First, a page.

Of all of the cities I have visited in my time abroad so far, Copenhagen is probably in my top 5. I loved the atmosphere and culture, the fact that it’s a port city, the bike lanes that made my friends and I comfortable to rent bikes for a day to ride around the city – all of that partnered with the one day of beautiful weather we had just made me so happy.
The nice weather didn’t come until our second full day in Copenhagen, so we spent the first day walking around a little bit, going to a museum, and taking a tour of the Carlsberg brewery. Our first stop was at the Christiansborg Palace, which is essentially one big government building now. It’s actually the only building in the world that houses all 3 of a country’s branches of government, which I found really interesting. The building has seen 2 serious fires – one in 1794 and another in 1884 – so the current palace wasn’t actually completed until the late 1920s.
I must admit, the Carlsberg brewery was pretty underwhelming. Having toured both Guinness and Heineken in the couple weeks prior, I didn’t find it to be anything particularly special and none of my friends did either. We did get to do a beer tasting of Jacobsen beers (none of which I particularly enjoyed, but I always like to try new kinds of beer anyway), and they had a foosball table, which I think was everyones favorite part.
There were a couple aspects of the Carlsberg tour I did find interesting. The first is that the Swastika was actually the trademark of New Carlsberg starting in 1881. The symbol was removed in 1940-45 for obvious reasons, and the tour pointed out that time period as one when the ancient meaning of the symbol had been forgotten. The second is that the old Carlsberg brewery is home to the largest collection of unopened beer bottles and is in the Guinness Book of World Records for it. The collection has different bottles of beer from all around the world, and it was kind of cool to check out the brands of the bottles we could see.
Our second day in Copenhagen was extremely cool. It was a beautiful day so we rented city bikes, and got to see a lot more of the city than we would have been able to on foot. The roads all have bike lanes, which definitely made me feel better about riding them around in the city.
I think of the coolest things we saw in Copenhagen was our first stop of the day: the changing of the guards at Rosenborg Castle, which was built by King Christian IV in the 17th century. We were already amazed at how beautiful the castle and castle gardens are, but having the opportunity to see the guards switch made it all that much cooler. I did get a video of it, but unfortunately I can’t upload it to the blog website.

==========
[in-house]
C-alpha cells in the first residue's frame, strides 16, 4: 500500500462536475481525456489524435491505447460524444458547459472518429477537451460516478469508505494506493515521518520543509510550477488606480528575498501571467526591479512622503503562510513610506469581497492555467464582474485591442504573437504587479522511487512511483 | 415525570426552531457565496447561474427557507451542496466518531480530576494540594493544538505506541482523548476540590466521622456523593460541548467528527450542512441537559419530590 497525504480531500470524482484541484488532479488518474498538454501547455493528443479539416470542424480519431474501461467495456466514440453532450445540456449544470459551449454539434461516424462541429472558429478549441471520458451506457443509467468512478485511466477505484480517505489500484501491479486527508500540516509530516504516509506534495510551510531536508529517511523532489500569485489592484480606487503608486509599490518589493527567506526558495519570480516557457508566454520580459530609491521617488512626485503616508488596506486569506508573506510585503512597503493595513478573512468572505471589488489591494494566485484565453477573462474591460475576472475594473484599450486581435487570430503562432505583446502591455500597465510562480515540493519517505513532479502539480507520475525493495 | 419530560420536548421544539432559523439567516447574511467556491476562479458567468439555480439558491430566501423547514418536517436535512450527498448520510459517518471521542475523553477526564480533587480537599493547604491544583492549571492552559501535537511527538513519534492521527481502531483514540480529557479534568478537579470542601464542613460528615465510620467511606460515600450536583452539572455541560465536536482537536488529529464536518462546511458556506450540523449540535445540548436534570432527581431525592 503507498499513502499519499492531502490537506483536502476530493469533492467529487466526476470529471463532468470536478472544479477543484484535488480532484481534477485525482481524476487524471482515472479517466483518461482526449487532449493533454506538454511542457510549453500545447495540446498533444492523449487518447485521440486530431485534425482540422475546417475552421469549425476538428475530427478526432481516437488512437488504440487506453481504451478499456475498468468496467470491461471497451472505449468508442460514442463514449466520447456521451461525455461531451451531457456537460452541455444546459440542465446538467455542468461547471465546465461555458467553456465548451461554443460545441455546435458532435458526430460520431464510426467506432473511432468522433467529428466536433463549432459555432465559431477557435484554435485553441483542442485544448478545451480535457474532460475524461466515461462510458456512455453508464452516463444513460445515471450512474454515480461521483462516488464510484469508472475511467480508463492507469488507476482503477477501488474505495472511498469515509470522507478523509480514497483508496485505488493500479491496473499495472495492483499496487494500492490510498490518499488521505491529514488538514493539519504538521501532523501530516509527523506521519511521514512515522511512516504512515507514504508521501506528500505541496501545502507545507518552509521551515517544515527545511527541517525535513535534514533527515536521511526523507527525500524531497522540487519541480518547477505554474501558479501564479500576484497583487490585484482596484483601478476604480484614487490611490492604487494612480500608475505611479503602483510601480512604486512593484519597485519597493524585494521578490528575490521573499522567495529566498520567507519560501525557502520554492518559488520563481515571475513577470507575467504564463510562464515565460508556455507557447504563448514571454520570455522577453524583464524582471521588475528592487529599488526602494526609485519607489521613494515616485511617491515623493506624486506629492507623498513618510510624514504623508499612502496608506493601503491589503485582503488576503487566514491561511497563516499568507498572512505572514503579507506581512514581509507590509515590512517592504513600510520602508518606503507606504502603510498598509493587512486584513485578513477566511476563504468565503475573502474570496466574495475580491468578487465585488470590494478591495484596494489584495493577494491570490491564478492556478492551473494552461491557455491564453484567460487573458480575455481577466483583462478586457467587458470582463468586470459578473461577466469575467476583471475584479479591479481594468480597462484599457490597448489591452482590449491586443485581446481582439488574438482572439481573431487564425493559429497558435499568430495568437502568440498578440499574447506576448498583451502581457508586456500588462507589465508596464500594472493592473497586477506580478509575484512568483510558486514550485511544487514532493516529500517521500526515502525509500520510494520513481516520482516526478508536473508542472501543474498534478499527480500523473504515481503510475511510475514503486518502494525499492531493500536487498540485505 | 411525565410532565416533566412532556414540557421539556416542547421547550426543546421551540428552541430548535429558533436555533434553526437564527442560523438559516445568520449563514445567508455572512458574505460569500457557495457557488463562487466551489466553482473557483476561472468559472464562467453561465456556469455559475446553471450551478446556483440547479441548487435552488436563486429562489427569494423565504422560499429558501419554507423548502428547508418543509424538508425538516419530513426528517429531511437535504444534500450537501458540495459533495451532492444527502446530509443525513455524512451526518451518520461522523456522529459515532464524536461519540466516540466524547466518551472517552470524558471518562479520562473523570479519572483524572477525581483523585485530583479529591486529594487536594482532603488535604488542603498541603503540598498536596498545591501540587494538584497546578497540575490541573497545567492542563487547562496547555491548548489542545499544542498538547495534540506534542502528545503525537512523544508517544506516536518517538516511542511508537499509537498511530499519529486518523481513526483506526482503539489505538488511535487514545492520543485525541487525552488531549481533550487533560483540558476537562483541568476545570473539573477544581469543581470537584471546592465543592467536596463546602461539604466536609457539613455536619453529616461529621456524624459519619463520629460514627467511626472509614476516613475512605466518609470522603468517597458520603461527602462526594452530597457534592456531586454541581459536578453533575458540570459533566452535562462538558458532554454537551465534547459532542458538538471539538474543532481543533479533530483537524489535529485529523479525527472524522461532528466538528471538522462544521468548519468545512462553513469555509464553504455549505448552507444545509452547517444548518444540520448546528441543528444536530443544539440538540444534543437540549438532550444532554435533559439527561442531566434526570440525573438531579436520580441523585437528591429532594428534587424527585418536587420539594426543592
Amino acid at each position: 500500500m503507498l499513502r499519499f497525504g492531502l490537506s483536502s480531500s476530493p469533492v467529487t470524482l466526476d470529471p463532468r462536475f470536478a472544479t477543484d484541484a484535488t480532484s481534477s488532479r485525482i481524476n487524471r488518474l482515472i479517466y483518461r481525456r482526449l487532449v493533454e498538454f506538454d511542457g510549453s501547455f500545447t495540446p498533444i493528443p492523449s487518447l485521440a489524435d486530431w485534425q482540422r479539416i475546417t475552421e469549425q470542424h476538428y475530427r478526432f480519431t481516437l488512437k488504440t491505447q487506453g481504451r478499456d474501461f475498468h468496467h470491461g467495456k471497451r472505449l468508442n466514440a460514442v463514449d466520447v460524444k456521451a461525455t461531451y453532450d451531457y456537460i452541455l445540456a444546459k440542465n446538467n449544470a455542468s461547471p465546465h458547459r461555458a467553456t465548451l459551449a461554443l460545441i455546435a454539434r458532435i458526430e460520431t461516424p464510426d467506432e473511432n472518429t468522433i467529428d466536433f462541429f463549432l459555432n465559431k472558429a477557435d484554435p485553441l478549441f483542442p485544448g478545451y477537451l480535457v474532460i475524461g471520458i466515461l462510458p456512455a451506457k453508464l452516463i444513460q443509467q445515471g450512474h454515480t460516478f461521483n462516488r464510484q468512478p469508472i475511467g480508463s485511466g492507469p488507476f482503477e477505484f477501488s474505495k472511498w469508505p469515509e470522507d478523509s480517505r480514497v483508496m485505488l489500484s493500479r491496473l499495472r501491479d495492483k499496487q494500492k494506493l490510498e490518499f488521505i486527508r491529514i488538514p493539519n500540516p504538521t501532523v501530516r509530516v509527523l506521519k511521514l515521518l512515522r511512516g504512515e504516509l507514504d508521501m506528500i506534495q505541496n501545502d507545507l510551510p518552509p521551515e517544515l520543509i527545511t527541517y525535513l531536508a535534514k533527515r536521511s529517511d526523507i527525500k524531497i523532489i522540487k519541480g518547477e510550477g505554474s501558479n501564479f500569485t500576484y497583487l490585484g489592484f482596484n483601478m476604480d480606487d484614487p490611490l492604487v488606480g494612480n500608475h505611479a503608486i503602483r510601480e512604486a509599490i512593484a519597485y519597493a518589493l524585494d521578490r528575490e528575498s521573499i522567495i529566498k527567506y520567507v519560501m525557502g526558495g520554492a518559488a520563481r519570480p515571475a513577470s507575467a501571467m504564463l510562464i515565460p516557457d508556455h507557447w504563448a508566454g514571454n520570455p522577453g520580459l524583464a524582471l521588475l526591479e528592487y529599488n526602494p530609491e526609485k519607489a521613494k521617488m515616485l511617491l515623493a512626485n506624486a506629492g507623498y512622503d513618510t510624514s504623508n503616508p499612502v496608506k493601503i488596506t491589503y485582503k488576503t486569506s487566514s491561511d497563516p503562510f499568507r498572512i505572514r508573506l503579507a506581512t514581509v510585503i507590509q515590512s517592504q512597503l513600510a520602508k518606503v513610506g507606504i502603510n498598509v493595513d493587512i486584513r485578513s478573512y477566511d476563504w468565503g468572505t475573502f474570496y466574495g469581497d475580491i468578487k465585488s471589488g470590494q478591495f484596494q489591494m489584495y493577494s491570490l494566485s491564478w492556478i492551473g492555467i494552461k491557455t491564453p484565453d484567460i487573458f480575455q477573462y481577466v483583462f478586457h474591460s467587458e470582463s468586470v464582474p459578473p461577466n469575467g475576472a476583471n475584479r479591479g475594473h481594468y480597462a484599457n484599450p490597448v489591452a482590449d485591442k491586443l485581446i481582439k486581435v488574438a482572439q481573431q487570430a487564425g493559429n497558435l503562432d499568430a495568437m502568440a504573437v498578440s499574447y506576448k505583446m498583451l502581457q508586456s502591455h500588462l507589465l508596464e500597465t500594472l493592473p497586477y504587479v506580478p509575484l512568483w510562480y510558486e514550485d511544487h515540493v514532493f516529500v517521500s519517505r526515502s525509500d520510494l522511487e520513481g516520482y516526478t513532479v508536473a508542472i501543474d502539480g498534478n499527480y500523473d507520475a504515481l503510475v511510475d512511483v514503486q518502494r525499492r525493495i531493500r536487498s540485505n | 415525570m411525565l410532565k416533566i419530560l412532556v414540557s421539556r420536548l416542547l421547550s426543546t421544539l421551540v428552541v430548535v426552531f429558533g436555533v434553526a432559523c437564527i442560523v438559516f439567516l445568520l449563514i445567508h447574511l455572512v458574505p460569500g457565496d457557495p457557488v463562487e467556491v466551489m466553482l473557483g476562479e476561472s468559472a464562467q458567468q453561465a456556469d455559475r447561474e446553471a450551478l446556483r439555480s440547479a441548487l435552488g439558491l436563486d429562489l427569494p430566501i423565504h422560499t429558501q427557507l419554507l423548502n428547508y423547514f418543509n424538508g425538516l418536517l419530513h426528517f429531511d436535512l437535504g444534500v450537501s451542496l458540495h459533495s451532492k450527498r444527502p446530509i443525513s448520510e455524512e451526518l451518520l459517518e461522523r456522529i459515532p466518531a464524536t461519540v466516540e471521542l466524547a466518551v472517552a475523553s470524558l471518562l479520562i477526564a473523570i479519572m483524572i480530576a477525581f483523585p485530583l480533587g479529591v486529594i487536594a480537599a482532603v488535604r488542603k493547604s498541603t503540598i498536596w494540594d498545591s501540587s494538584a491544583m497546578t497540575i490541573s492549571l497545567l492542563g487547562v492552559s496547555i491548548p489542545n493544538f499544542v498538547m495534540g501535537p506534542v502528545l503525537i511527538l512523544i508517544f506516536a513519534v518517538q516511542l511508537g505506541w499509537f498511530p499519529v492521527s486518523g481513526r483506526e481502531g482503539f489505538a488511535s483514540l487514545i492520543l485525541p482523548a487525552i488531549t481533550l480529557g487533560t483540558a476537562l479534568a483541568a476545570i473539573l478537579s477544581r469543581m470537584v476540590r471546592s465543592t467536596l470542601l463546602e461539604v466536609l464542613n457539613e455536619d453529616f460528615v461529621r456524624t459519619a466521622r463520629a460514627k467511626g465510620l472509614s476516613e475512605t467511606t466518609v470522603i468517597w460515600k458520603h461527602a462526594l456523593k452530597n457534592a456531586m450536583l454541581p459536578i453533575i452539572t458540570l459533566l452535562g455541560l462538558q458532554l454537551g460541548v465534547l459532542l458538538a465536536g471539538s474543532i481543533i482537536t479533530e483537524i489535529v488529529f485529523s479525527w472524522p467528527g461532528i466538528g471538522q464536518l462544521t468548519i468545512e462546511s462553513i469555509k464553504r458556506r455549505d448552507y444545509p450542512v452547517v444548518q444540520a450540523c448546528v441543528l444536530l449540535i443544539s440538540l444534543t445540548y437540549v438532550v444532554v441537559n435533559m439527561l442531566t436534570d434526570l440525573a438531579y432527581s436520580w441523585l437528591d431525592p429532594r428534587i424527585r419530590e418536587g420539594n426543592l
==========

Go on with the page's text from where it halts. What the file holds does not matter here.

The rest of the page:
After walking all around Rosenborg, we headed to one of Copenhagen’s most touristy areas: Nyhavn Street. This is the street with all of the colorful buildings that everyone takes a picture in front of when they visit Copenhagen, and after seeing it all in person I
can understand why. It is really beautiful and has a great view of the water and boats and everything. Since we visited Nyhavn on such a sunny, warm day, the street was absolutely swarmed with people.
After making our way through the crowd from one end of the street to the other, and then back again, we stopped somewhere to enjoy lunch by the water. One thing to keep in mind is that people are absolute savages when it comes to getting a table outside on a day like that…we stood at a restaurant waiting to find a place to sit for quite a while, and anytime a group would leave a table the next people would swarm in before the table was even cleaned off. The wait was well worth it, though – our lunch was delicious.
After lunch, we ventured out to find these trampolines that are built right into the sidewalk in Copenhagen. Evan was SO determined to find them and we knew they were somewhere around Nyhavn, but it was so crowded and we had no clue where we were going. It got to the point where we had to ask someone where they were, but we eventually did find them and they were a BLAST!
After the trampolines, we kind of just rode our bikes around for the rest of the afternoon.
They were each equipped with a GPS, which made it really easy to find places of interest as we rode around. We ended up finding Amalienborg Palace, which is the home of the Danish royal family and was built in the mid-1700s. The 4 identical buildings that make up the square were initially built to house 4 separate noble families, but when the Christiansborg Palace burned in the late 1700s, the royal family bought Amalienborg and moved in.
On our little adventure we also found the National Gallery of Denmark, and some really amazing views all over the city. It was really wonderful being able to just ride around without a real destination – we got to do a lot of exploring on that beautiful day, and even better, got to end it with sushi for dinner! 🙂
We were all really exhausted from all of the bike riding so after dinner, we pretty much just went back to the airbnb to pack and hang out for a little bit. Our taxi to the airport was arriving at 9:30am the following morning – Andrew was heading back to Barcelona, Evan was going back to Dublin, and JD and I were off to Kraków for a couple of days.
Copenhagen was an absolute blast, and somewhere I would highly recommend visiting at some point in time. I think all of us were in agreement that it was one of our favorite trips of the semester so far! 🙂
Side bar: While we were waiting in the airport in Belgium for our flight to Copenhagen, JD and I also discovered how heinous face swap can really be…